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DIY Fitness - Part 2

How you structure your program will be crucial to its continuing success. First identify the goal(s) of your program. Most fitness programs will fall within the following three categories:

Weight management (loss or gain)
Sports Specific (e.g. Basketball, MMA, or Golf)
Modifications (i.e. breaking plateaus)

*The following guidelines include basic recommendations for each of the previously referenced fitness programs:

Weight management (weight loss):

One of the more ideal and basic approaches to weight loss include cardiovascular interval training and total body resistance training. Total body routines include exercises that engage the core, upper and lower body. The exercises will be anaerobic, but done in a continuous flow with minimal breaks (active rest). In so doing, you will be gaining additional aerobic benefits, increase your metabolism and burn more calories. For most people they should be performed approximately 3 times a week. On the days when you are not engaging in dedicated resistance training you should perform a variety of aerobic exercises. Activities could range from simply walking to biking up steep hills. Depending upon your initial fitness level the goal should be 30 to 45 minutes 3 times a week. A key component to your cardio is implementing the intervals. For example, if you walk you should walk at a moderate pace for 3-5 minutes and then at a very brisk pace for 1-2 minutes. You should repeat this cycle throughout your cardio routine until the last 5 minutes of your routine. The last 5 minutes will be reserved for your cool down.

Weight management (weight gain):

For mass gaining a split routine, such as legs on Mondays and Back on Wednesday is recommended. The exercises should be performed in lower repetitions with rest periods of 1-2 minutes. They should be performed 3 times a week with at least 24 hours rest before a body is targeted again. Aerobic exercise should be performed at a moderate level throughout (excluding warm-up and cool down) 20 to 30 minutes 3 times a week.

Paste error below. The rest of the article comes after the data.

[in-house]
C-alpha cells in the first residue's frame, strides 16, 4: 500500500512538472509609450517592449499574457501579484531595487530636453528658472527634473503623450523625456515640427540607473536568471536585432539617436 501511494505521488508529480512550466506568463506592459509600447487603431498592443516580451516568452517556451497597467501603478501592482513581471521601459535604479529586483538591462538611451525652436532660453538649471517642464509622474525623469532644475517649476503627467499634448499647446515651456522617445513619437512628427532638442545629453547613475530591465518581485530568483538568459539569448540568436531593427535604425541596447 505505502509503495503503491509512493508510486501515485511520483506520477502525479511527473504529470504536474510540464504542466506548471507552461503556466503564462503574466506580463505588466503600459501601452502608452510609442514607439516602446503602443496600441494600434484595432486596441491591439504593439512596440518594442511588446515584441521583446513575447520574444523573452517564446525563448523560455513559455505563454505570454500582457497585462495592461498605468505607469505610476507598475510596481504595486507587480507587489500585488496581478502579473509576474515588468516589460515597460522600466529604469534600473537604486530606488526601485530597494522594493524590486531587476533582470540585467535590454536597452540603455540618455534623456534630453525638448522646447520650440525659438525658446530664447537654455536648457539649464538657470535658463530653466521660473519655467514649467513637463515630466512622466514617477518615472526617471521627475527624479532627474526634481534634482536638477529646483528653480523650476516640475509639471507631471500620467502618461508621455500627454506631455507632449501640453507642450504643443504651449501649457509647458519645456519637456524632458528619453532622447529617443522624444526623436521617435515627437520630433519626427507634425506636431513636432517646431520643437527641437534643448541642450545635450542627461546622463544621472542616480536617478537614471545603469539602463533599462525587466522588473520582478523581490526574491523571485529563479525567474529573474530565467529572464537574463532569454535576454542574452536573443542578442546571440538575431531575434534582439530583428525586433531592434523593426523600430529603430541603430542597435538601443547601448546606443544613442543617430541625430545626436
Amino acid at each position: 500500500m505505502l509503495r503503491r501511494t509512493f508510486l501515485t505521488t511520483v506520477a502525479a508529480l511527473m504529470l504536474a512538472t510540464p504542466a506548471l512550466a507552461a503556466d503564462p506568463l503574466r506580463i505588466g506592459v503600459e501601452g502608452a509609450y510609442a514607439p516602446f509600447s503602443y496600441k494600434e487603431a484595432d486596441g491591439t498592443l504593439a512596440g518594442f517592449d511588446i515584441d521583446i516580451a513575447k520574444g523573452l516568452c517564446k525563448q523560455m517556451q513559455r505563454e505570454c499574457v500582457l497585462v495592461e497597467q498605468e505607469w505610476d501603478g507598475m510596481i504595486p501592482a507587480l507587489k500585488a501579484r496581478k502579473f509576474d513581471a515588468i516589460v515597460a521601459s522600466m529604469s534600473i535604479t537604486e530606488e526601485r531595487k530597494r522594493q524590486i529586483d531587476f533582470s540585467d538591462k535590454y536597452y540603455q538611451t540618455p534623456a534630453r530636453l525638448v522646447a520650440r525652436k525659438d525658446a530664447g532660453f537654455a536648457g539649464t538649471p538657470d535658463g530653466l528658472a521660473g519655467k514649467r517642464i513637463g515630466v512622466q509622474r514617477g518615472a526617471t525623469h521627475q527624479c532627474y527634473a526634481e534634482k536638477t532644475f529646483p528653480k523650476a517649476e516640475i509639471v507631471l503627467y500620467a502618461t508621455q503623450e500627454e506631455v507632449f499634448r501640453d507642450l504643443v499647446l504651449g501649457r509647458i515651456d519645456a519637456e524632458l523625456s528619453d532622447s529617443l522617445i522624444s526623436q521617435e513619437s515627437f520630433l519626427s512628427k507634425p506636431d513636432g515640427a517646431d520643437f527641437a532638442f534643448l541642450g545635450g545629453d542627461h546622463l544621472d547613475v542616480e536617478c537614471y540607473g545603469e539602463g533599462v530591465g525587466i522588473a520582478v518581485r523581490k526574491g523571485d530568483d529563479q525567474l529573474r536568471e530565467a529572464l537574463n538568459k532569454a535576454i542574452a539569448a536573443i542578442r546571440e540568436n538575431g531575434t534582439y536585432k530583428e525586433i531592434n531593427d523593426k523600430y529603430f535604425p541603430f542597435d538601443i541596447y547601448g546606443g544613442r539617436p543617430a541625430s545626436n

Sports Specific:

In addition to general conditioning exercises, a Sports Specific program should include resistance and flexibility exercises that will correlate to the sport for which you are training. For example, if you’re training for Archery you will concentrate on the strength and flexibility of your upper body (e.g. deltoids, thoracic).

Modifications of existing programs:

In truth, all programs, to at least some degree, should be modified every 4 to 6 weeks. This is due to the fact that the human body eventually acclimates and adjusts to most programs and activities that it is involved with. Modifications can be as simple as adding an additional hill to your daily walk or adding another exercise element, such as Pilates to your routine. They can be as complex as an overall adjustment to your nutritional intake and dietary supplementation. As you vary your program more you will experience more gains. Whether your program is maintenance, sports specific or weight management, modifying your program will help to ensure that you’re maintaining an effective fitness program.

* Nutrition is a key component to each program and will be addressed in part three

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